And those are the so-called legacy data centers. That is the focus of our big short. And then the third way, which is the way that is garnering the most market share now is the so-called cloud providers. These would be what we call and others call the hyperscalers. Amazon AWS, Microsoft Azure, Google Cloud, et cetera. Oracle has one. And this is just simply you keeping your data on their servers and they maintain them, try to sell you add-on services on top of just a hosting fee. So that's the three ways in which data is kept for enterprises.
The crux of his reasoning isn't really to do with interest rates. It's more about the narrative and the business model (emphasis added) 👇
If you go back and look at the returns on this business and returns on incremental capital, the business peaked pretty much around 2016. Ever since then, incremental returns have been terrible and in some cases, negative on capital. And so although the stocks continued to perform for a few years after that, really was on the back of a narrative than it was analysis in our view. And we love those kinds of shorts where the business is quite a bit different than the narrative.
And the narrative was these are the beneficiaries of growth in data. And therefore, you should -- if you're a real estate investor, the one way to play growth in tech and growth in data is to buy the data center REITs. And the problem with that, of course, is that on a same-store basis, the returns are, in many cases, flat or in the case of Digital Realty, DLR, negative on a same-store basis for the last handful of years.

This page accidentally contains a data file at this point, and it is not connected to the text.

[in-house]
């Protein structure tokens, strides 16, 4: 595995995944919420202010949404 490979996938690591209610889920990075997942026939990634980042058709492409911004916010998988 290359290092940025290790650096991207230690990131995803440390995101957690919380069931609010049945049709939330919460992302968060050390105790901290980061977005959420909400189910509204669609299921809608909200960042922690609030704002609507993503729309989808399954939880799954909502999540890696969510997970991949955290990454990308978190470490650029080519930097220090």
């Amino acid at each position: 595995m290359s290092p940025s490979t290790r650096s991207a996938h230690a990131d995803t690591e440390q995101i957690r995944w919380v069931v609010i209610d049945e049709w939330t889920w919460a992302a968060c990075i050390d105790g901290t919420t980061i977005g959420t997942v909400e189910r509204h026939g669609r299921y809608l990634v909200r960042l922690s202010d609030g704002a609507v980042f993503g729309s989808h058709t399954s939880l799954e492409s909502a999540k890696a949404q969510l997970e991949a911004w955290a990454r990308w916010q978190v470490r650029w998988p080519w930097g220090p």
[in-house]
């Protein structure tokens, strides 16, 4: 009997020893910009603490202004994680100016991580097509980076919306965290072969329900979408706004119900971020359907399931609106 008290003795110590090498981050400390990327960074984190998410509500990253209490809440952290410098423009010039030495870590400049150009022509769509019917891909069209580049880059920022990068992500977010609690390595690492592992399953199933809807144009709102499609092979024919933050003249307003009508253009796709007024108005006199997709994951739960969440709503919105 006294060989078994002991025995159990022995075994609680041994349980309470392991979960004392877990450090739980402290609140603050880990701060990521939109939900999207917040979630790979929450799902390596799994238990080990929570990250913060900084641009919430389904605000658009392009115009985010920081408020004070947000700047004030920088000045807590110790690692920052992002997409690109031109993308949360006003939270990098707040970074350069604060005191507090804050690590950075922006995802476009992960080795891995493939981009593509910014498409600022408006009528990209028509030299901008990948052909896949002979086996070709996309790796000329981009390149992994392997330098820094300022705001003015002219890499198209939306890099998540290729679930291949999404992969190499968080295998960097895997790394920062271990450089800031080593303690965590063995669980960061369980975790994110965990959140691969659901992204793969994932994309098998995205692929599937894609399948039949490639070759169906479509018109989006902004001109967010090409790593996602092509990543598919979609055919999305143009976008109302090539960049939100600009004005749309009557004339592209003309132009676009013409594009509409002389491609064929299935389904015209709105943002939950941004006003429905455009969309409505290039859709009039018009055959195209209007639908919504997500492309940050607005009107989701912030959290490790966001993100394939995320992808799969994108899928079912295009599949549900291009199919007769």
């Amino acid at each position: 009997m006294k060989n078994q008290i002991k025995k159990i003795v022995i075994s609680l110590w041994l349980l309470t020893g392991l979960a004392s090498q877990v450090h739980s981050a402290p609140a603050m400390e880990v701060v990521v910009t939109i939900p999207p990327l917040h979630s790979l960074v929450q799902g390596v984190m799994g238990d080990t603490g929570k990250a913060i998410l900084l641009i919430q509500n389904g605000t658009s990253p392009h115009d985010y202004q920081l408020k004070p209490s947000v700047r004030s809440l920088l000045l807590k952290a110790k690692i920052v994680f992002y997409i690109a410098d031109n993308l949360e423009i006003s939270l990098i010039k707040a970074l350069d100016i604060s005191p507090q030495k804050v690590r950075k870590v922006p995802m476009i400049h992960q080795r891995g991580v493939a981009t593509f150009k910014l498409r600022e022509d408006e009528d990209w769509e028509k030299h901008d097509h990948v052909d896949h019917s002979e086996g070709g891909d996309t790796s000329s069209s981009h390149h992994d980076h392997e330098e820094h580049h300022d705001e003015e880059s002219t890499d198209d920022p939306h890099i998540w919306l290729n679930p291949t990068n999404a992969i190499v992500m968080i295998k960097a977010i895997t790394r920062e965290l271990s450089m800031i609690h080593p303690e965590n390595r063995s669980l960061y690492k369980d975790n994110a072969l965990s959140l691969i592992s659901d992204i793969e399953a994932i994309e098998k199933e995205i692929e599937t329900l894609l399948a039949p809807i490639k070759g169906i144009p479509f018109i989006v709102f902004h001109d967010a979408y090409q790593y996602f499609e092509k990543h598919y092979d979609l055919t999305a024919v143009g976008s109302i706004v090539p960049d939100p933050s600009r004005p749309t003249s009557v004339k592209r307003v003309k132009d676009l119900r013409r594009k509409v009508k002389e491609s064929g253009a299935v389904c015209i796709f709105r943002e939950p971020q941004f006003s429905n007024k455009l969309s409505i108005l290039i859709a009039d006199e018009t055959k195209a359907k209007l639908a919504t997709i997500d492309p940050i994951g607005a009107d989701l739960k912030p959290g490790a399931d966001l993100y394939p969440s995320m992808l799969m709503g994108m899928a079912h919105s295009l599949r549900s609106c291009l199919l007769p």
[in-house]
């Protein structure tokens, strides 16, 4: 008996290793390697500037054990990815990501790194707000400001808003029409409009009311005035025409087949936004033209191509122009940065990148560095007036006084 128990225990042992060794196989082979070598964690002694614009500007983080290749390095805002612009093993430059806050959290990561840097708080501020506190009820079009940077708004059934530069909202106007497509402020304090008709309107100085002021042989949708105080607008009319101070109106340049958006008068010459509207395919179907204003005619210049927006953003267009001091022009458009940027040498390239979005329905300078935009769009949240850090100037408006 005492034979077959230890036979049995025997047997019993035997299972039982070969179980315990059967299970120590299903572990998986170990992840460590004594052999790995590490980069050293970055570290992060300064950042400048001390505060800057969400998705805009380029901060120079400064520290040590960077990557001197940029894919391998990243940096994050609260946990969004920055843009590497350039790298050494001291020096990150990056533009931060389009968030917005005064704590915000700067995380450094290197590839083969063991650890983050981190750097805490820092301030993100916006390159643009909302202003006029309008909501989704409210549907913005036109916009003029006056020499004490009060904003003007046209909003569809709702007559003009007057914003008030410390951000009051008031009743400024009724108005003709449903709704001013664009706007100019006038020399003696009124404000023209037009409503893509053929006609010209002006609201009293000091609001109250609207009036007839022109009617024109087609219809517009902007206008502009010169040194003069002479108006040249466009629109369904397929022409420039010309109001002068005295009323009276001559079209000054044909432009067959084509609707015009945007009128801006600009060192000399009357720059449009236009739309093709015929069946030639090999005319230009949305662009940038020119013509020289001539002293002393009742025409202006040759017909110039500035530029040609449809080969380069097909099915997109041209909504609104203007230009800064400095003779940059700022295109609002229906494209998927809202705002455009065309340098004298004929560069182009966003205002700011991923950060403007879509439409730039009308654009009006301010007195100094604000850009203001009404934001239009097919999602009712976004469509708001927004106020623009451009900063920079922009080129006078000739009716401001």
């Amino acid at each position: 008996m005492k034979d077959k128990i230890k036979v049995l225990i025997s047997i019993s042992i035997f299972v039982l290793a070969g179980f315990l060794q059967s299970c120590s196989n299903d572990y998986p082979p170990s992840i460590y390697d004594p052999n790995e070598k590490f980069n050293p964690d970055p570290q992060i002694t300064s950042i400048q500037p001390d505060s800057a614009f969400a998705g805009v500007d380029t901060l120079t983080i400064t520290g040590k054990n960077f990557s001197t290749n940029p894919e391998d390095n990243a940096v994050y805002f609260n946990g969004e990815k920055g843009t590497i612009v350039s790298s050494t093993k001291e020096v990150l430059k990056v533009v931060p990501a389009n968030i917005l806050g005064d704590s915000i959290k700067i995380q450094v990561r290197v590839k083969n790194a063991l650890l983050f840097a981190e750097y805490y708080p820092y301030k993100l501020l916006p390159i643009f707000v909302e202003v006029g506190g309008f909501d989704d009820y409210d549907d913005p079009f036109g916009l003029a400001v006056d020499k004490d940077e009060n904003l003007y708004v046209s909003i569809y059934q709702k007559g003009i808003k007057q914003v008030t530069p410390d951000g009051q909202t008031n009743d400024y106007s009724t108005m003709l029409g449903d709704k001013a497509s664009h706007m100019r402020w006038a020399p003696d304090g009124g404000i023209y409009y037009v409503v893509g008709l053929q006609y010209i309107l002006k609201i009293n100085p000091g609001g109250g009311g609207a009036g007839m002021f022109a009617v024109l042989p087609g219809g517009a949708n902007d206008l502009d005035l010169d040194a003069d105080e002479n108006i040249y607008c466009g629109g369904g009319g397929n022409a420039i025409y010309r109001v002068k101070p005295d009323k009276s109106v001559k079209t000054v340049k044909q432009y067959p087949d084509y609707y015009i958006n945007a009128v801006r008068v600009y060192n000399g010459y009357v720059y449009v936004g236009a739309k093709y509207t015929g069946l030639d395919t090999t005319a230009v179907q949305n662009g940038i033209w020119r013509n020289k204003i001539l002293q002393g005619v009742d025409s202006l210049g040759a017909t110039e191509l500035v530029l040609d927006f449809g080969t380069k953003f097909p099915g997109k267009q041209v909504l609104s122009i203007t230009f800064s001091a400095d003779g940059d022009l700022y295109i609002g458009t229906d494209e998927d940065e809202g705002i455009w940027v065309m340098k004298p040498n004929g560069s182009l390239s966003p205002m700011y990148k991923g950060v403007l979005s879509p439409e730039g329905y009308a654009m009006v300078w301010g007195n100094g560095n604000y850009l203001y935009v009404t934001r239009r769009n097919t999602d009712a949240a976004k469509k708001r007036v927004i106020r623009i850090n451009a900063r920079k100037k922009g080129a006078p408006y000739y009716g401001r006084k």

So really, the unit economics have just gotten worse and worse and worse as the hyperscalers have taken more and more share. And that's the real problem here is that at the end of the day if your incremental return on invested capital is negative then it doesn't matter how fast you grow. In fact, if you grow, you're liquidating faster.
Yes, you're liquidating. And so just to give you an idea, we did some numbers last year, they're still pretty valid. Since 2016, we calculated that Digital Realty, the largest of these players, Digital Realty required $11 in new capital since 2016 to generate $1 in new revenues at a 50% EBITDA margin. And we'll get to that why EBITDA is not the right metric for these companies in a little bit. But given that, so it costs them incrementally $11 of new capital to generate $0.50 of gross cash flow.
As with so many businesses, low interest rates were an enabler of poor capital use, a zombie life support system.
Digital Realty (DLR) is mentioned as the weakest link throughout the 43 minute podcast and it's already trading well down from the highs...
This being the modern world, Chanos is tracking all of this publicly on Twitter and thinks there's still plenty of room for valuations to fall further...
Maybe there's still some juice in the trade, but it's not one for tourists in my humble opinion. However, the detail and information density in the podcast is supreme.
It's also great example of why appreciating the idiosyncracies is a solid approach to constructing a trade idea. Way better than shorting a random REIT because "the property market's in trouble bro"...